“Warren is in the house!”
With those five words, the highly anticipated, albeit highly unlikely for an 82-year-old from Omaha, newest member of Twitter entered the social strata. Within minutes of his first tweet live from a conference at University of Nebraska at Omaha, Buffett accumulated over 24,000 followers in the first hour and counting. Whether admirers are hoping to gain stock tips, or just some insight into the world’s most low maintenance billionaire who prefers Coke to dom perignon, the tweets themselves are less significant than the fact that such an acclaimed investor is recognizing twitter as a legitimate platform. Bloomberg took the leap a few weeks ago when the SEC approved releasing financial news on social media. The terminals now show information from the twitter feeds of other companies thus making twitter almost substitute as a news wire service.
Although buyers of Twitter’s truth as gospel beware: the AP recently was hacked and reported that there had been an explosion in the White House President Obama had been seriously injured. If the AP is capable of being hacked, undoubtedly noteable financial personalities and big time investors like buffett are on the short list of hackable targets. Another credible news organization, 60 minutes was also hacked and proceeded to post false critiques of the President’s intervention in Syria.
While Twitter is working on stricter security measurements such as a secondary password for users, the main problem is the re-tweets. Once a user or hacker makes a false statement, there is nothing stopping those who pick it up as retweeting it as truth. Once more than one source is breaking a major news story the story can move quickly and cause mass confusion. Such an instance occurred during the Boston bombing when a false report went out that cell towers around Boston were down.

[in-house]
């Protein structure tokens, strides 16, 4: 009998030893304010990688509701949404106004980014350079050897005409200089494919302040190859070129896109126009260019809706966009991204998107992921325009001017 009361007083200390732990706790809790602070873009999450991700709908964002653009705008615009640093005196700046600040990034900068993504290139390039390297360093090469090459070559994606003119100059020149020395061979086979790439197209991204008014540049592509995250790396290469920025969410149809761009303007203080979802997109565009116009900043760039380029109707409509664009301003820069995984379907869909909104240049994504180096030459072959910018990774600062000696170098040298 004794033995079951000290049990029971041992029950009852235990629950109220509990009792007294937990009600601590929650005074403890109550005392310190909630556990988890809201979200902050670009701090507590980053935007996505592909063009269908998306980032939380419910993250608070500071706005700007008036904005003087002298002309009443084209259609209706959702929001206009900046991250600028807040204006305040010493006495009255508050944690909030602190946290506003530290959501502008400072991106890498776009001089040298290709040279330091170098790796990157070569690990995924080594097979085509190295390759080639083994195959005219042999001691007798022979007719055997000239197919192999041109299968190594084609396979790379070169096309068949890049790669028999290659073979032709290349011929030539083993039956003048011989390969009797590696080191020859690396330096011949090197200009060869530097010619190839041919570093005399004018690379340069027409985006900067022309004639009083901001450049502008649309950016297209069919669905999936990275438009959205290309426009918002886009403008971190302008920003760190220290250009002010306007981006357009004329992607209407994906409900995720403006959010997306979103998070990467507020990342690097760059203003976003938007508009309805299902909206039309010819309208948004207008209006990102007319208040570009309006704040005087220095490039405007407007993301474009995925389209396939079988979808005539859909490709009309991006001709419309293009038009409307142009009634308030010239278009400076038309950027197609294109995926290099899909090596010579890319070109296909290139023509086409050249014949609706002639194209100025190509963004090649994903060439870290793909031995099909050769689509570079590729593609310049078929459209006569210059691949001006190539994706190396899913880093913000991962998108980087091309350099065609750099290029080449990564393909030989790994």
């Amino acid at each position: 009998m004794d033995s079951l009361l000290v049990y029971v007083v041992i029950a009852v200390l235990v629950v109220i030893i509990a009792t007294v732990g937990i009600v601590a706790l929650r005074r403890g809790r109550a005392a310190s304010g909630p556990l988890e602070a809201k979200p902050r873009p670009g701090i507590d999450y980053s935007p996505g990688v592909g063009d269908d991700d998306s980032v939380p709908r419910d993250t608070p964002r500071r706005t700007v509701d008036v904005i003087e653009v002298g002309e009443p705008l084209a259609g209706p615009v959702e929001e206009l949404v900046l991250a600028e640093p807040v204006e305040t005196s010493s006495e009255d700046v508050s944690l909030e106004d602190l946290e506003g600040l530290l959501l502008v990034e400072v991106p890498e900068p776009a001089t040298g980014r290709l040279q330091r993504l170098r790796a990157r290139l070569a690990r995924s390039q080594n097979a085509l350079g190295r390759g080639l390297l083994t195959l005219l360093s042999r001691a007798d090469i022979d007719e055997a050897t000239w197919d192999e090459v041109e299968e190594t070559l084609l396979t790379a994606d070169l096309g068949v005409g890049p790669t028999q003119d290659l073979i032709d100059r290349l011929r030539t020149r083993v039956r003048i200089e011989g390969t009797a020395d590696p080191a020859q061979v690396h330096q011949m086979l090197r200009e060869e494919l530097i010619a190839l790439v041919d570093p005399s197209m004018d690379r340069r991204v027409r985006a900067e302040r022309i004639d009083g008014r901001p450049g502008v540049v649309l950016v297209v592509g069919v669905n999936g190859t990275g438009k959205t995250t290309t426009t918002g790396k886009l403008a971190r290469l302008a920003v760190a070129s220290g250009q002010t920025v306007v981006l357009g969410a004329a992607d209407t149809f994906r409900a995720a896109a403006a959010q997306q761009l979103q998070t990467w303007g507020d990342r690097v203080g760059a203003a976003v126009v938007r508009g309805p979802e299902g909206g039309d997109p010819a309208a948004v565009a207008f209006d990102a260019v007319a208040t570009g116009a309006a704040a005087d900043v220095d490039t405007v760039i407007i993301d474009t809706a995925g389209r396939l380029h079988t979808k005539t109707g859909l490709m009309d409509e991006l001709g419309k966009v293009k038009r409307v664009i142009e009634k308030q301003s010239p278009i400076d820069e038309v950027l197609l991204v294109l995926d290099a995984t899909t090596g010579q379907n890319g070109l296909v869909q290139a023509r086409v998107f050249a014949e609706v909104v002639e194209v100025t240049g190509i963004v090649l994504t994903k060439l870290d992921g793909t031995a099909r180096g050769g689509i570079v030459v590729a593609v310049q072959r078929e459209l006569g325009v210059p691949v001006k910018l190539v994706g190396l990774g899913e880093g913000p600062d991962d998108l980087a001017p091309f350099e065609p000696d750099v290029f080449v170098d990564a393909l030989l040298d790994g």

False tweets can cause mass panic and also a sharp decline in the dow, as was the case with AP’s false reporting. If Warren Buffett is able to tweet at liberty about his likes and dislikes it could sharply shift markets. More importantly though, social media advocates and Buffett admirers alike can at least hope for a change in conversation.
Buffett’s most recent endorsement was not for a single company but rather an entire sex, women. He told Fortune’s Pattie Sellers that “The closer that America comes to fully employing the talents of all its citizens, the greater its output of goods and services will be.” In other words, men lean into female leaders! These are somewhat contrary words considering Buffett’s company, Berkshire Hathaway, currently has only 3/13 female board members or less than a quarter. In a recent study conducted by Calvert Investments that reported on diversity practices among S&P investment companies Berkshire ranked lowest among the group.
In a live Q&A with Sellers, Buffett addressed women both in his personal life and in the workplace. He praised his daughter, while admitting that he had a somewhat difficult relationship with his mother. He also had no qualms addressing the fact that Berkshire has no formal diversity plan within its structure. He said that a female as a CEO as no effect on an investment decision, citing Berkshire’s investment of $12 billion in IBM whose CEO, Virginia Rometty, is indeed a woman.
While some of his positions on women do seem to be at odds with each other, his relationship with his mother versus his daughter, or his praise of women in the workplace but lack of female representation on his boards, with two days leading up to Berkshire’s annual shareholder meeting, all eyes and followers will be glued to @warrenbuffett.